The elected members of Mayo County Council last week agreed on the budget for the council for the coming year. The €130 million budget was agreed after a meeting lasting over eight hours last Friday, and for the most part the meeting passed off without incident as the members picked over the facts and figures presented to them by the council officials. There were only a couple of incidents of political point scoring with Sinn Féin councillor Gerry Murray getting into an argument with Fine Gael councillor Patsy O’Brien over the way the Government is running the economy and cutting funding for services. The Fianna Fáil party also forced a vote, which was defeated, on a potential one per cent rate cut near the end of the meeting.
The members agreed to put an extra €100,000 into roads maintenance, while increasing their own notice of motion allocation money up to €30,000. They also allocated an extra €10,000 for animal welfare and the same amount to the Western Alzheimer’s Foundation and another €10,000 to other groups.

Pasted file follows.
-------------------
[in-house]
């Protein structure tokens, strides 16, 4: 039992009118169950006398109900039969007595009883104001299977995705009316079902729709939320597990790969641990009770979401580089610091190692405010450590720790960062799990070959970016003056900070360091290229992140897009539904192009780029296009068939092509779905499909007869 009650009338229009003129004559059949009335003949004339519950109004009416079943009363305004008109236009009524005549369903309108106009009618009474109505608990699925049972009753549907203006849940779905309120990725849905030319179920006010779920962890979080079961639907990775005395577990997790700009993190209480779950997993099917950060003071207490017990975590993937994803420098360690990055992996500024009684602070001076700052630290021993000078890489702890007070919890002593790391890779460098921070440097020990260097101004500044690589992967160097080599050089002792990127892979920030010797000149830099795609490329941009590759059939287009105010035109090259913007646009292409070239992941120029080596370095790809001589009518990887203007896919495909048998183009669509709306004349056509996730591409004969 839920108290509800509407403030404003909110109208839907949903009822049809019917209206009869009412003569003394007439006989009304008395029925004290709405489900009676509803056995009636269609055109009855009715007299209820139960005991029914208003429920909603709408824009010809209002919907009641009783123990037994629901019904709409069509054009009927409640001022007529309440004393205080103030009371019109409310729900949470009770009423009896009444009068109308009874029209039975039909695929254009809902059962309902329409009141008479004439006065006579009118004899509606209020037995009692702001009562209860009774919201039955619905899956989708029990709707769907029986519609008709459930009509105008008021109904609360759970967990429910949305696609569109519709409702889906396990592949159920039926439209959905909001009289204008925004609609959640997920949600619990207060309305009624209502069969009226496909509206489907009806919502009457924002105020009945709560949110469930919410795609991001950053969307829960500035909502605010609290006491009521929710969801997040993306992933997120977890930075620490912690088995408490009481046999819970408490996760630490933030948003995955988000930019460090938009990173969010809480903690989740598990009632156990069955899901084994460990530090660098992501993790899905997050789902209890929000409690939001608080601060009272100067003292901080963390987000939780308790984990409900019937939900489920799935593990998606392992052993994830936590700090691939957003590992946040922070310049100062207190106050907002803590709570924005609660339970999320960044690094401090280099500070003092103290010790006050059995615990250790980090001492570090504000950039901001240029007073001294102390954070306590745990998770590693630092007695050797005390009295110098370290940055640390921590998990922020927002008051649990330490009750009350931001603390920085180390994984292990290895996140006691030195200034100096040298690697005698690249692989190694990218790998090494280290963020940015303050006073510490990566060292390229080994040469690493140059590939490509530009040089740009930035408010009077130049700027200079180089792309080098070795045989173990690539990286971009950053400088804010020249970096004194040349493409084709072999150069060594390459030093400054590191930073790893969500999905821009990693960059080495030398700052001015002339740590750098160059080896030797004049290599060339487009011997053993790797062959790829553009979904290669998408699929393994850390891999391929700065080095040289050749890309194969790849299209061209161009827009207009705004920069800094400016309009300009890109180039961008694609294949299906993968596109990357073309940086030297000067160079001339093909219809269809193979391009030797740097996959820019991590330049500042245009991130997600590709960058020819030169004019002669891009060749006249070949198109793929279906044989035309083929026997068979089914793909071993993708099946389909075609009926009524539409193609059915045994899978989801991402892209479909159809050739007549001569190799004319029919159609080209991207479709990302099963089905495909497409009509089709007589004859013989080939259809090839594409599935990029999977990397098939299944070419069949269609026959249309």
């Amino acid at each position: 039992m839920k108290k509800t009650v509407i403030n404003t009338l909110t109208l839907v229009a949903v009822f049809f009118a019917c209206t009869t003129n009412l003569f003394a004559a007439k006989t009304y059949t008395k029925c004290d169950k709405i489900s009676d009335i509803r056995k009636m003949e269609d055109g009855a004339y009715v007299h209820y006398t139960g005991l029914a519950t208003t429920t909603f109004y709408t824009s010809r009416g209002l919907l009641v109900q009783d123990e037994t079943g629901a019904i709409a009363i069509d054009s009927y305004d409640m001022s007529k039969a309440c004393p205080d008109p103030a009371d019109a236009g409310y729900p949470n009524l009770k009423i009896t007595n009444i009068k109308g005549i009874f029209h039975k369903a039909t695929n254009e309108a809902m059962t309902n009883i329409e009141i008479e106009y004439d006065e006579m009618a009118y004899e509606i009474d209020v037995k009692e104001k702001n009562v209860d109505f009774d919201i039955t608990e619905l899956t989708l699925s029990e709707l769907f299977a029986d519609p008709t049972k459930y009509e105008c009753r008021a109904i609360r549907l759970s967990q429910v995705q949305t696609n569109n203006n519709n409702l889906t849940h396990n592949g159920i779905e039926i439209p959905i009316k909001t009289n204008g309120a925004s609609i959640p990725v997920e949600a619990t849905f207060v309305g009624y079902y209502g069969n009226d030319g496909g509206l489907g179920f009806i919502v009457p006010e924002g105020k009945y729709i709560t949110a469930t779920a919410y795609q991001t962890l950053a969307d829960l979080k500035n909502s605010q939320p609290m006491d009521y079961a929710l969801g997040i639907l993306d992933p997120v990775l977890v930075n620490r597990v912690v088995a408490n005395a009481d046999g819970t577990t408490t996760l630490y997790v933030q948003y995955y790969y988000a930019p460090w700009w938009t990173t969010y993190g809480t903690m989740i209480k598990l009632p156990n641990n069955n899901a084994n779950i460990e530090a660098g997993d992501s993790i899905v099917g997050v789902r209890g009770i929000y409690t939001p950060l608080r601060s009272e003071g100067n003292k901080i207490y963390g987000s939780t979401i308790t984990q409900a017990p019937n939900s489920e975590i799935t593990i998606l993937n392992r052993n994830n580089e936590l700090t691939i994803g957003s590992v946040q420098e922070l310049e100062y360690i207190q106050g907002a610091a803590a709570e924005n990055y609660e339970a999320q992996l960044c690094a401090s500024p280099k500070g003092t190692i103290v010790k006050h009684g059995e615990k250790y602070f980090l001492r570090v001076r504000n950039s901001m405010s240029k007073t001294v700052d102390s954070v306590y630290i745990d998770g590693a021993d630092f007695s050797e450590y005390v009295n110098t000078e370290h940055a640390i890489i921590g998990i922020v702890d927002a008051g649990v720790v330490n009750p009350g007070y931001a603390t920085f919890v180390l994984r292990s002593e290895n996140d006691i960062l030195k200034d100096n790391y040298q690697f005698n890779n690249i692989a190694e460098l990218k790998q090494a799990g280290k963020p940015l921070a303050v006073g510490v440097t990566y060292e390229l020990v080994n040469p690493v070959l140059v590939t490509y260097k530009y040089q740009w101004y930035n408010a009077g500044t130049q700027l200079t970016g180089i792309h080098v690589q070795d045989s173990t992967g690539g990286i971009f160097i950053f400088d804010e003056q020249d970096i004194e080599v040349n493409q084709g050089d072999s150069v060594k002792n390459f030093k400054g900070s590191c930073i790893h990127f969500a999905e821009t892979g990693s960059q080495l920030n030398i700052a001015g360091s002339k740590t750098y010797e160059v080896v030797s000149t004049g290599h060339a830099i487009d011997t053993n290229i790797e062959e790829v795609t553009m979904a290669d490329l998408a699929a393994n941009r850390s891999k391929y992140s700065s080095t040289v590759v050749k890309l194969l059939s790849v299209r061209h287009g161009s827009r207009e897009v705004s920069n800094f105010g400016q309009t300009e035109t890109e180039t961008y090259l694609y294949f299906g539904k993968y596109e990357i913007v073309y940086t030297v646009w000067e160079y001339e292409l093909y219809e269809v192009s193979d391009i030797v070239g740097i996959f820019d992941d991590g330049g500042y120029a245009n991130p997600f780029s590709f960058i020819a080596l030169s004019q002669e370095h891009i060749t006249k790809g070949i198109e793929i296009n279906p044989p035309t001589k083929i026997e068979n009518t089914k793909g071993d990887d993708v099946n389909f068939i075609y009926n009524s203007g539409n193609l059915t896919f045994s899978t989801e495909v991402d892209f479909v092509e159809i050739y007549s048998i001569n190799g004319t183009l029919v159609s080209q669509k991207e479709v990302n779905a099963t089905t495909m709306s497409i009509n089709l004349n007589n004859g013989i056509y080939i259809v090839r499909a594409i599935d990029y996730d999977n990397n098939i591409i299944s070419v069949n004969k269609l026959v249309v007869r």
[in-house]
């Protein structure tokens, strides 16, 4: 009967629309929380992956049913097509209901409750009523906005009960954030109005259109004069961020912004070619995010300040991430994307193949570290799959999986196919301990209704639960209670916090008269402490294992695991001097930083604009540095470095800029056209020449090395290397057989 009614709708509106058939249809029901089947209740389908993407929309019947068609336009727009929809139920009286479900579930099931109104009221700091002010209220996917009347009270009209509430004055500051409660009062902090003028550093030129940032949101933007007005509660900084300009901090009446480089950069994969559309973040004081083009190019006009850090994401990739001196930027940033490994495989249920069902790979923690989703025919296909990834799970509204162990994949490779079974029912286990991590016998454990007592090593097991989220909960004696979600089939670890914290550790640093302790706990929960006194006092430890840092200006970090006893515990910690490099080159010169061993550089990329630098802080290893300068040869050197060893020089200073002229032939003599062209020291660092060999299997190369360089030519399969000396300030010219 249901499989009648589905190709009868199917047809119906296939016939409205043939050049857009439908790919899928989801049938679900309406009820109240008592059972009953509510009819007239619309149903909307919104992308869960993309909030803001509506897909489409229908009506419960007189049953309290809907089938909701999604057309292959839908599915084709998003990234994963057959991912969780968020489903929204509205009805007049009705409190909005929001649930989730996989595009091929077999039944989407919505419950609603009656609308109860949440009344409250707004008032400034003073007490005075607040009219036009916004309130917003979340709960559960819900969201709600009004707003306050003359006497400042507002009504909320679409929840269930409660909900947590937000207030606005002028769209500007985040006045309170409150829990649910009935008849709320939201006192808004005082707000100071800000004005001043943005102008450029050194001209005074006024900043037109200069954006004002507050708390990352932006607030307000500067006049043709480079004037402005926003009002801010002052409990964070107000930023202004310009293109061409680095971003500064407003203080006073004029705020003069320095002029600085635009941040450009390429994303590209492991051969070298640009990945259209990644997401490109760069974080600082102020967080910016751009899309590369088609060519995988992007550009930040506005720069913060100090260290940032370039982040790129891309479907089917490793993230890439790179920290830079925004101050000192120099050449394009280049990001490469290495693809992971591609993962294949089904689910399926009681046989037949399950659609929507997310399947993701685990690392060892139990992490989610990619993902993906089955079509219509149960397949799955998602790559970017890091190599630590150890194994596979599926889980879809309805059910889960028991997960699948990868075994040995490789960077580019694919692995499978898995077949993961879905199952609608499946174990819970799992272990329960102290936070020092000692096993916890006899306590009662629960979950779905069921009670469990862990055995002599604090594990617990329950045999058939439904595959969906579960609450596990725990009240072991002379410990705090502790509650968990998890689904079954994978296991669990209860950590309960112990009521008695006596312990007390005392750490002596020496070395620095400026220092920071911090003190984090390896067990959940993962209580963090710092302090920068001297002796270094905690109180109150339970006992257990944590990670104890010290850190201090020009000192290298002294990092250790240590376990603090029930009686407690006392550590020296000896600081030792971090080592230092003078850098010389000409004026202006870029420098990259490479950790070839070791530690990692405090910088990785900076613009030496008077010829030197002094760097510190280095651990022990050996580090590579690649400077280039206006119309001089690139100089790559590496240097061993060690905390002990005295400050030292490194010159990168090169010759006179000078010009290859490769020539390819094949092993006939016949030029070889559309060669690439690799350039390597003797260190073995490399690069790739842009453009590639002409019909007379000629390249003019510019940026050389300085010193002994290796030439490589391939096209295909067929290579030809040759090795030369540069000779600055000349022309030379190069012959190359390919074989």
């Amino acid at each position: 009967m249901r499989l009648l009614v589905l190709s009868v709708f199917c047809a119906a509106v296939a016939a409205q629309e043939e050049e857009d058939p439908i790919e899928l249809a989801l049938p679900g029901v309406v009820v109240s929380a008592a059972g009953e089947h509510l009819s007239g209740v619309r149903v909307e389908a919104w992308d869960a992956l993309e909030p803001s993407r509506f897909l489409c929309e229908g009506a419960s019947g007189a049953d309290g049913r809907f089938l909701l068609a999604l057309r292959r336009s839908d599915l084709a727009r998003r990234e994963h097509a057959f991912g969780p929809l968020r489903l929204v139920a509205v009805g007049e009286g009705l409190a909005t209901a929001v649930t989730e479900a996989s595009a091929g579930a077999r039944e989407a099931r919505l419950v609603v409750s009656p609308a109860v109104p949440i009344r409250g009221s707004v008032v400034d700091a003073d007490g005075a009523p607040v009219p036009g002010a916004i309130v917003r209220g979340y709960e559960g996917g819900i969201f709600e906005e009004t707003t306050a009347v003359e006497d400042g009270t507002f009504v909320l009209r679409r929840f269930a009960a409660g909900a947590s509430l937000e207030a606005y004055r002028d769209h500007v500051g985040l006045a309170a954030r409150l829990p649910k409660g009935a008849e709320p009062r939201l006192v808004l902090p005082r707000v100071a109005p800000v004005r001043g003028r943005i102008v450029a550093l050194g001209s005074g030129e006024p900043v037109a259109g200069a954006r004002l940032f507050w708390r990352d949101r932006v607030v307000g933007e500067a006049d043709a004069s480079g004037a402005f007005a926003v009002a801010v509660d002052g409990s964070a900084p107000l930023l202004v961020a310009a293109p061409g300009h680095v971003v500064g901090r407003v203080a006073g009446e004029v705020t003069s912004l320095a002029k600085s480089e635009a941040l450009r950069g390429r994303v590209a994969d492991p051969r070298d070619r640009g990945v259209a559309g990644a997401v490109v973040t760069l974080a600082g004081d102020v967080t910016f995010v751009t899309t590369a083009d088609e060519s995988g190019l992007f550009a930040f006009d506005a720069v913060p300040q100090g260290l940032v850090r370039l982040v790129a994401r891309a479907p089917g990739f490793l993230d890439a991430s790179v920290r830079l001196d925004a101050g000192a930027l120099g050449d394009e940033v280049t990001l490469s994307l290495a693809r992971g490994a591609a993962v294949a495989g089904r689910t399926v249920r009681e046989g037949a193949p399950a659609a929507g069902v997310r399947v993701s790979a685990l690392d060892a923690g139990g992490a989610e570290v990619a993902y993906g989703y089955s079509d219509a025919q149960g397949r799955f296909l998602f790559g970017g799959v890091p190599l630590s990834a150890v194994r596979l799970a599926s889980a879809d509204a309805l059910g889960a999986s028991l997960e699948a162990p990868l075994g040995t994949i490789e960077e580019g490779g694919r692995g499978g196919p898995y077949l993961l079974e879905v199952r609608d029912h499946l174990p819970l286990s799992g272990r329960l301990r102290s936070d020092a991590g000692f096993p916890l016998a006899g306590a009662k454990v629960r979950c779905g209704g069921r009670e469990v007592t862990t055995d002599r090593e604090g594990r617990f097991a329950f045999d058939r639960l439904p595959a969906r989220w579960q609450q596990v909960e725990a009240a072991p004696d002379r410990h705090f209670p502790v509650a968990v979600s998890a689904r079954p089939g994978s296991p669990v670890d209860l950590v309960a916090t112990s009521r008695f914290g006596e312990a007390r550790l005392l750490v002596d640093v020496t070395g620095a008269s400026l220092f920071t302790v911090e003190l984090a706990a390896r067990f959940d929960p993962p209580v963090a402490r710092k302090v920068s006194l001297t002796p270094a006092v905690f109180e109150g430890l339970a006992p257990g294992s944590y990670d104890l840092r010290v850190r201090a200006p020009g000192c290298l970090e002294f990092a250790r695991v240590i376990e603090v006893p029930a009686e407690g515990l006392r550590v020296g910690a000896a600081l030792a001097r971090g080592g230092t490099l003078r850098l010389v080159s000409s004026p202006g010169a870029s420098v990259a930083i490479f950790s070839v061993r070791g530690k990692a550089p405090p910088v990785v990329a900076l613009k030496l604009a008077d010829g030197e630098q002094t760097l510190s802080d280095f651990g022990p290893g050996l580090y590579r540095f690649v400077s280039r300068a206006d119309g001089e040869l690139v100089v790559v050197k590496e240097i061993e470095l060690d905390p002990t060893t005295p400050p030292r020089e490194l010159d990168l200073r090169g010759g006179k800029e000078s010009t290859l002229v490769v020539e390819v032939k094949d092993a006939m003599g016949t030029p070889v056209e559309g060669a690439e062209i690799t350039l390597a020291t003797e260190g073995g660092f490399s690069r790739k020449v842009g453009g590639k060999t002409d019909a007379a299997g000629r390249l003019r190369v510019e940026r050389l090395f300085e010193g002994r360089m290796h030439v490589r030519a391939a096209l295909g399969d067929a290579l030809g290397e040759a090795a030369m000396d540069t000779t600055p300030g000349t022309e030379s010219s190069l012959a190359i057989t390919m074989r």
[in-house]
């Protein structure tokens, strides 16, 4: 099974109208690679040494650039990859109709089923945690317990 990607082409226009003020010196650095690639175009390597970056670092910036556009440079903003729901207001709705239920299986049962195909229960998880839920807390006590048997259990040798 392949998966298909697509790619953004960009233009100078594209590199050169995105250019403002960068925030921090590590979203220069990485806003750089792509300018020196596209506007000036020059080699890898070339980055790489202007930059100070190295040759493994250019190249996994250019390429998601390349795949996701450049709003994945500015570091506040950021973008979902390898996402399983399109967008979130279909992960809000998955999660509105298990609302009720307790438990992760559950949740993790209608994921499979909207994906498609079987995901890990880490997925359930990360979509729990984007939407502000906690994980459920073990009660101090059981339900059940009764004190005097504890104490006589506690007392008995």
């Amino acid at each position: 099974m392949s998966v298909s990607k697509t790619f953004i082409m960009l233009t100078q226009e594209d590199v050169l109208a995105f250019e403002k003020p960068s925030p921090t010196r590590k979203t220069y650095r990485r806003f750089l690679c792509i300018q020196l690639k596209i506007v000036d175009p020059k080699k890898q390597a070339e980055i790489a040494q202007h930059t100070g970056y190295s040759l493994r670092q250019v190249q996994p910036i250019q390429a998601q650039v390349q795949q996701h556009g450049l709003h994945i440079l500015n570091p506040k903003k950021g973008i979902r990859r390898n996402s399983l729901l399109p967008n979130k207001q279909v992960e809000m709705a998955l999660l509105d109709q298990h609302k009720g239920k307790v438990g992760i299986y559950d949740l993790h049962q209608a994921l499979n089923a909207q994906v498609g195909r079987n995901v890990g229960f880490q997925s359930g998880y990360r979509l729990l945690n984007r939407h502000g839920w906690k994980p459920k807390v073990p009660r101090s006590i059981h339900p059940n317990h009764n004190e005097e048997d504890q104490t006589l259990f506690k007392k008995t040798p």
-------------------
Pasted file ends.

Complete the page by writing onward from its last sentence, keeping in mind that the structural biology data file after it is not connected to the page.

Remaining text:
The Fianna Fáil members of the council did force a vote on a potential rates reduction of one per cent, which Fianna Fáil party whip Cllr Mícheál McNamara said would be a gesture to the hard-pressed business community. For the Fianna Fáil proposal to be passed, they were told that they would have to identify exactly where the cuts in the proposed budget would be made. Cllr McNamara proposed that the savings be made from the €14.5 million budgeted for service support costs by the council; however county manager Peter Hynes informed Cllr McNamara that the support costs had been cut to the bone already and that any cut had to be identified in a budgetary programme rather than just the general support costs of the total budget. Fine Gael voted against the reduction, with party whip Cllr Joe Mellet saying that a one per cent cut would only be worth about €50 a year to the average ratepayer, while it was the big multinationals that would be the main beneficiary of a proposed cut.